Kia is almost certain to have a turbocharged variant in its all-new Optima sedan range, more evidence that it plans updated performance options to compliment the design of its sportier-looking offerings. The boosted 2.0-litre inline four has so far been available only on a US-spec Optima, but it is expected to be a global option when the fourth-generation Optima (above) is unveiled at the New York motor show this week.Kia Australia has confirmed the turbocharged engine will be in the Optima line-up when the new sedan goes on sale across the ditch later this year. That means it is pretty much a sure thing for New Zealand, which shares largely the same Australian Design Rule model range. But Kia Motors NZ general manager Todd McDonald wouldn’t be drawn on the turbo Optima’s possible place in the range here, saying only: “At the moment it is being strongly evaluated for New Zealand.” The South Korean carmaker wants to add more oomph under some of its bonnets to capitalise on the distinct design language its German stylist Peter Schreyer has created for the brand. Assuming the go-faster turbo Optima is available, it is not known whether it will replace or join the existing 2.4-litre engine in the line-up. The direct-injection 2.4-litre inline petrol four has been the only engine of choice since the Optima went on sale on both sides of the Tasman early in 2011. It is an adequate performer, delivering 148kW at 6300rpm and 250Nm at 4250rpm through a six-speed automatic transmission to the front wheels. Claimed fuel use is around 8 litres/100km (35mpg) for a C02 emissions factor of 189gr/km. The 2.0-litre turbo for the Down Under market is expected to deliver similar power to the US unit – 204kW at 6000rpm and 365Nm between 1650-4500rpm. The wide torque band will add a performance dimension through the gears that the 2.4-litre engine lacks, especially lower down in the rev range. But the penalty is likely to be increased fuel use. In US-spec, the 2.0-litre turbo uses more petrol than the naturally aspirated 2.4-litre. No surprises there, the Optima is not small, weighing in at 1556kg. But Kia and its parent Hyundai have made much of tailoring its vehicles to suit Down Under road conditions, including optimising fuel consumption. A teaser picture of the new Optima’s striking front end shows off designer Schreyer’s hand. Expect similar touches inside, with more room,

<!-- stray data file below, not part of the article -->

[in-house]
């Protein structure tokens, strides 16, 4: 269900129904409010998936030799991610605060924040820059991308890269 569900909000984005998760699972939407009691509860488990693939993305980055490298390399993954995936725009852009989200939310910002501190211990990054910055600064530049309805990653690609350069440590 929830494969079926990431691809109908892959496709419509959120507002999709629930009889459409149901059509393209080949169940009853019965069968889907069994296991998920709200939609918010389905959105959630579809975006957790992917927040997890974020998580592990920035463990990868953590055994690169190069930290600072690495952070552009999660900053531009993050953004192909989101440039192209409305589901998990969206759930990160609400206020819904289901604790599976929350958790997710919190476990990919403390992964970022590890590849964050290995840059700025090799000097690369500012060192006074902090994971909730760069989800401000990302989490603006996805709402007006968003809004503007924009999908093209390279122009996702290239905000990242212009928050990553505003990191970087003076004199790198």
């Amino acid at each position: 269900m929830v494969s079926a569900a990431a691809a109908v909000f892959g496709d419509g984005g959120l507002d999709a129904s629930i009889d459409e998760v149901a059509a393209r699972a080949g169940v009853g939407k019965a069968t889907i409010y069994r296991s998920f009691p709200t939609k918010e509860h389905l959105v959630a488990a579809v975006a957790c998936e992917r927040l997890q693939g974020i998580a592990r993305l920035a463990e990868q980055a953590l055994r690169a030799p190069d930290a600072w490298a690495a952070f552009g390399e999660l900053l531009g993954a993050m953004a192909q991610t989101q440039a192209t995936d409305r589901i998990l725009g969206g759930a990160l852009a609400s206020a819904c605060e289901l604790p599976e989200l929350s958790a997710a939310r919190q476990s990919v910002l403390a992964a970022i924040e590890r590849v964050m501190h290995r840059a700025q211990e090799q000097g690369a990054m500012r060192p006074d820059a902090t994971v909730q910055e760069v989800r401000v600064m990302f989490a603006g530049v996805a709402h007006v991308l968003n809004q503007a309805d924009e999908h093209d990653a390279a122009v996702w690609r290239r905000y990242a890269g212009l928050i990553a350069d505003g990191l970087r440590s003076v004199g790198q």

premium features, and new safety and infotainment technology.